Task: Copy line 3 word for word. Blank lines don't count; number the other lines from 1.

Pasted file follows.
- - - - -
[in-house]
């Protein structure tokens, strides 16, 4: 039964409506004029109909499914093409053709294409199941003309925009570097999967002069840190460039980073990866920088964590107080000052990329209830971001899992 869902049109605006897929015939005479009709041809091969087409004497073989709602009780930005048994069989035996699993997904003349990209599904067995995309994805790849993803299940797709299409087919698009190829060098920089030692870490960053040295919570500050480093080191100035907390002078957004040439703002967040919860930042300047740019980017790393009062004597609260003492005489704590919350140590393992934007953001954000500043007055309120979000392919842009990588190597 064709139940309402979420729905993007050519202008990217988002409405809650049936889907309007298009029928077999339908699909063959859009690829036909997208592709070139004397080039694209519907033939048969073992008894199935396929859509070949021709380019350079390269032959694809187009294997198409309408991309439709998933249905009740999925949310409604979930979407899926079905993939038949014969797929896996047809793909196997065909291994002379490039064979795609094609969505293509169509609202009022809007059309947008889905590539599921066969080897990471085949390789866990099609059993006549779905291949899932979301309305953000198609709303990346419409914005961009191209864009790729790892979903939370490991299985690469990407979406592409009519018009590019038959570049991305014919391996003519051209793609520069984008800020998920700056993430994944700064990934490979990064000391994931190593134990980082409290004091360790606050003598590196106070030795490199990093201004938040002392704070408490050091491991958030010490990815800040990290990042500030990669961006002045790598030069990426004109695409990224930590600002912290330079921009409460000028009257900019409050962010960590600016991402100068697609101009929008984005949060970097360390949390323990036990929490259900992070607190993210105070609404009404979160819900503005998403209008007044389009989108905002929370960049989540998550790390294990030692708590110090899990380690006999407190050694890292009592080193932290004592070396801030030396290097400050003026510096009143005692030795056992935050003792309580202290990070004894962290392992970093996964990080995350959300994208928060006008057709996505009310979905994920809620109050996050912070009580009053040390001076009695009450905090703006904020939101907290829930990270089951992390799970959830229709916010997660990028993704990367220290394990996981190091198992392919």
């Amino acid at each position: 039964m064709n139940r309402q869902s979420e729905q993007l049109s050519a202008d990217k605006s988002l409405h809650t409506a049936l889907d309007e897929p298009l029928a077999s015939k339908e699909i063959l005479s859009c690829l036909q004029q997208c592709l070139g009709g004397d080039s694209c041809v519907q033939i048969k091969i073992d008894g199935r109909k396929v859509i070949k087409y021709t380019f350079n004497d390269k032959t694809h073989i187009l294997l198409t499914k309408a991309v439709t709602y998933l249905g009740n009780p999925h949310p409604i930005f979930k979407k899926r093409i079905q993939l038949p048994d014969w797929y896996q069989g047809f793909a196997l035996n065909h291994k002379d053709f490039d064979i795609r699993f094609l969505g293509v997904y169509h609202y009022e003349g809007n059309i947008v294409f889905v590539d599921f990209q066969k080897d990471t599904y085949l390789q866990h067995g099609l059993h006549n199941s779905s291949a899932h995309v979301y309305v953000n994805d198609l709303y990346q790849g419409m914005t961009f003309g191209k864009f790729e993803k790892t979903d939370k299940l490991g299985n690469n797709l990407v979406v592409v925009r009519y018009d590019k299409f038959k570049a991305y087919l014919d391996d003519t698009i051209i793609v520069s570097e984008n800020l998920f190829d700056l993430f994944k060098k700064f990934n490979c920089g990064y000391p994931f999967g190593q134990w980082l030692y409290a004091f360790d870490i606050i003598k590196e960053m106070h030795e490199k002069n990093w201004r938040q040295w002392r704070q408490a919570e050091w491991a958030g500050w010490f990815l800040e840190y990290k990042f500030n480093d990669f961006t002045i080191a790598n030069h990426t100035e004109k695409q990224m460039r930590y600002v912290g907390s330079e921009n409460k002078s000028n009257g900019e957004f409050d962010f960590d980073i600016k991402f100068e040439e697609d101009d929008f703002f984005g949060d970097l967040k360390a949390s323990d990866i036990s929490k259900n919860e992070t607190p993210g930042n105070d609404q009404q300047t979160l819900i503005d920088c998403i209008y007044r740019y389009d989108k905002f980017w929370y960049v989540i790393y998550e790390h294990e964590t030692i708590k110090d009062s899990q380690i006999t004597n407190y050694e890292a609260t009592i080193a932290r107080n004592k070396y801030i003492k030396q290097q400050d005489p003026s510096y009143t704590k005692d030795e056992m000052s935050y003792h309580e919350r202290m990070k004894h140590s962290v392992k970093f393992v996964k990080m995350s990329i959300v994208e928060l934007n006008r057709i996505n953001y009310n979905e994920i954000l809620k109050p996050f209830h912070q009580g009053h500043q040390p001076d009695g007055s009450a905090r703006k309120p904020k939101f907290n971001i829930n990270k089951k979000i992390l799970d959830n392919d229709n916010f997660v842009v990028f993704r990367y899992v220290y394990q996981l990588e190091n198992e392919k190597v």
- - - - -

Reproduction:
């Amino acid at each position: 039964m064709n139940r309402q869902s979420e729905q993007l049109s050519a202008d990217k605006s988002l409405h809650t409506a049936l889907d309007e897929p298009l029928a077999s015939k339908e699909i063959l005479s859009c690829l036909q004029q997208c592709l070139g009709g004397d080039s694209c041809v519907q033939i048969k091969i073992d008894g199935r109909k396929v859509i070949k087409y021709t380019f350079n004497d390269k032959t694809h073989i187009l294997l198409t499914k309408a991309v439709t709602y998933l249905g009740n009780p999925h949310p409604i930005f979930k979407k899926r093409i079905q993939l038949p048994d014969w797929y896996q069989g047809f793909a196997l035996n065909h291994k002379d053709f490039d064979i795609r699993f094609l969505g293509v997904y169509h609202y009022e003349g809007n059309i947008v294409f889905v590539d599921f990209q066969k080897d990471t599904y085949l390789q866990h067995g099609l059993h006549n199941s779905s291949a899932h995309v979301y309305v953000n994805d198609l709303y990346q790849g419409m914005t961009f003309g191209k864009f790729e993803k790892t979903d939370k299940l490991g299985n690469n797709l990407v979406v592409v925009r009519y018009d590019k299409f038959k570049a991305y087919l014919d391996d003519t698009i051209i793609v520069s570097e984008n800020l998920f190829d700056l993430f994944k060098k700064f990934n490979c920089g990064y000391p994931f999967g190593q134990w980082l030692y409290a004091f360790d870490i606050i003598k590196e960053m106070h030795e490199k002069n990093w201004r938040q040295w002392r704070q408490a919570e050091w491991a958030g500050w010490f990815l800040e840190y990290k990042f500030n480093d990669f961006t002045i080191a790598n030069h990426t100035e004109k695409q990224m460039r930590y600002v912290g907390s330079e921009n409460k002078s000028n009257g900019e957004f409050d962010f960590d980073i600016k991402f100068e040439e697609d101009d929008f703002f984005g949060d970097l967040k360390a949390s323990d990866i036990s929490k259900n919860e992070t607190p993210g930042n105070d609404q009404q300047t979160l819900i503005d920088c998403i209008y007044r740019y389009d989108k905002f980017w929370y960049v989540i790393y998550e790390h294990e964590t030692i708590k110090d009062s899990q380690i006999t004597n407190y050694e890292a609260t009592i080193a932290r107080n004592k070396y801030i003492k030396q290097q400050d005489p003026s510096y009143t704590k005692d030795e056992m000052s935050y003792h309580e919350r202290m990070k004894h140590s962290v392992k970093f393992v996964k990080m995350s990329i959300v994208e928060l934007n006008r057709i996505n953001y009310n979905e994920i954000l809620k109050p996050f209830h912070q009580g009053h500043q040390p001076d009695g007055s009450a905090r703006k309120p904020k939101f907290n971001i829930n990270k089951k979000i992390l799970d959830n392919d229709n916010f997660v842009v990028f993704r990367y899992v220290y394990q996981l990588e190091n198992e392919k190597v």